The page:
A fairy good time at high school art show
Willow Hegarty may have glittery purple wings, and little hearts under her eyes, but that’s not pixie dust on her fingers — it’s chalk dust.
Willow, an eighth grader at Wareham High School, helped turn the high school courtyard into Fairyland for the annual spring art show on Wednesday, May 10.
“I think fairies are awesome all around,” said senior Alexander Burdick, who serenaded the art show with the high school jazz band. “They’re an entity of peace. What harm can a fairy do to you?”
The night’s theme was fairies and gnomes, but all mythical creatures were welcome. Freshman Lanna Russell drew “some sort of dragon-like creature” with chalk, while freshmen Tyla Jones and Comet Amezian drew a cat with fairy wings.
Freshman William Cobb dressed up like a werewolf for the occasion, putting on a headband and painting his nose black.
“I think you need a tail, and a mask,” Russell joked.
“I know,” Cobb said, “I just didn’t have the time to make that stuff.”
Cobb prefers drawing foxes to drawing fairies, but painted Russell’s face to look like the moon and stars.
Students in Colleen Cuneo’s art class made ceramic fairy and gnome houses, which were scattered around the grounds of the school for families to find in a scavenger hunt.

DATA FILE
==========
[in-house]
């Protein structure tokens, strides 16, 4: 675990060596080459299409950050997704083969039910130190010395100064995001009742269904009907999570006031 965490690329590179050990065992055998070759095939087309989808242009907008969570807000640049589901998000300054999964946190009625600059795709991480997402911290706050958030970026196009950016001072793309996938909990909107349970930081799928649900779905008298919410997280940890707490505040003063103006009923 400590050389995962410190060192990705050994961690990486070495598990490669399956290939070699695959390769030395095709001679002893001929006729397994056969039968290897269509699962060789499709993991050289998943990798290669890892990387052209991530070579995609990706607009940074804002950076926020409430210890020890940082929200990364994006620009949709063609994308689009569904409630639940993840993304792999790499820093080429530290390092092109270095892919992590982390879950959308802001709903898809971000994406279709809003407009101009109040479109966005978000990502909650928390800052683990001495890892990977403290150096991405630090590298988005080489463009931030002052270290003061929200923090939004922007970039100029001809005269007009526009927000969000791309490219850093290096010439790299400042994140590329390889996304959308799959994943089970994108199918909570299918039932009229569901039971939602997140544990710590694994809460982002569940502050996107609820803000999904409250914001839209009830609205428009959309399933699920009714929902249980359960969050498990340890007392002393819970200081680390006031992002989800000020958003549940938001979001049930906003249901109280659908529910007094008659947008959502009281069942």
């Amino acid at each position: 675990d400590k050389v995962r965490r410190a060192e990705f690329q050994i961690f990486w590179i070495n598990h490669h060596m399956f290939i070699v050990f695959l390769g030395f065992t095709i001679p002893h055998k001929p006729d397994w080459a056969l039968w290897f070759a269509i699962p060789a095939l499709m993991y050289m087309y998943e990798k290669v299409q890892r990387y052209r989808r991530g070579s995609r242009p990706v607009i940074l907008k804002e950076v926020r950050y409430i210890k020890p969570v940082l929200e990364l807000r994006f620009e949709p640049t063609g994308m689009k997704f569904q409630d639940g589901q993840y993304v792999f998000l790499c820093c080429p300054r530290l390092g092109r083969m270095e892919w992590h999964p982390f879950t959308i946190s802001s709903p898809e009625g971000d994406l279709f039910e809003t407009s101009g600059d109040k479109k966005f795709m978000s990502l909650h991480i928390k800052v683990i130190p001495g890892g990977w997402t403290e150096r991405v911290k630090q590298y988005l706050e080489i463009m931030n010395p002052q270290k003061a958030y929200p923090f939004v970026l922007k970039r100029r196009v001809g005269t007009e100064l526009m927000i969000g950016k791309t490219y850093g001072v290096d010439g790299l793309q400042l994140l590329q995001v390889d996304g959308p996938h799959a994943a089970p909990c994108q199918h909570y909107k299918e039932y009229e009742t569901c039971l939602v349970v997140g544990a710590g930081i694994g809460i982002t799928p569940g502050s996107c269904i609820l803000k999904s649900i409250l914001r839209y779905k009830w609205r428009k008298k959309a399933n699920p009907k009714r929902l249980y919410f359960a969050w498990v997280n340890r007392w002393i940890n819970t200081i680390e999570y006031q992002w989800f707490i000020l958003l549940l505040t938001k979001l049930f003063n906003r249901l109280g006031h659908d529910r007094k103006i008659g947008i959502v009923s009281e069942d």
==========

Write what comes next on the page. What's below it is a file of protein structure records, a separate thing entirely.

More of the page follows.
Senior Ariana Harris made a boot-shaped house, strung up with real laces and flowers. An acorn awning hangs above the front door, which opens “just enough for a fairy to fit in.”
“I really like creative [fairies] can be,” Harris said, “using a button as a doorknob [for example], and how colorful and bright and pretty they can be.”
“I found a fairy!” Shouted 3-year-old Caylee Alexander to her 4-year-old sister Delaney. “I found another fairy right here!”
Delaney waved to the “fairies” hanging from the trees, made of wires and plastic flowers. The sisters were ruthless in their pursuit of fairies, but hastily retreated when they saw a spider in the grass.
Seven-year-old Jessica Watson believes in fairies, although she admits she has never seen one.
Inside, mortals could dine on the food of the fairies, prepared by high school culinary students, while viewing a variety of student artwork.
For another art project, Harris used real rocks, pine cones and moss to turn the book “The Sophisticated Poll Watcher’s Guide” into a miniature fairy garden. The garden had mushrooms made out of strands of hot glue, and a tiny bridge that crossed a river made of Saran Wrap and tissue paper.
Senior Marina Cadina portrayed a giant octopus coming to life out of a book, while junior Katrya Campbell used books to make a waterfall diorama.
“It’s definitely fun to walk around and interact with all the kids,” said sophomore Charlotte Roy, who dressed like a fairy. “It’s nice to have a little magic.”
“It really is a magical time,” said sophomore Emma McWilliams. “It’s fun to dress up and find our own way of being fairies.”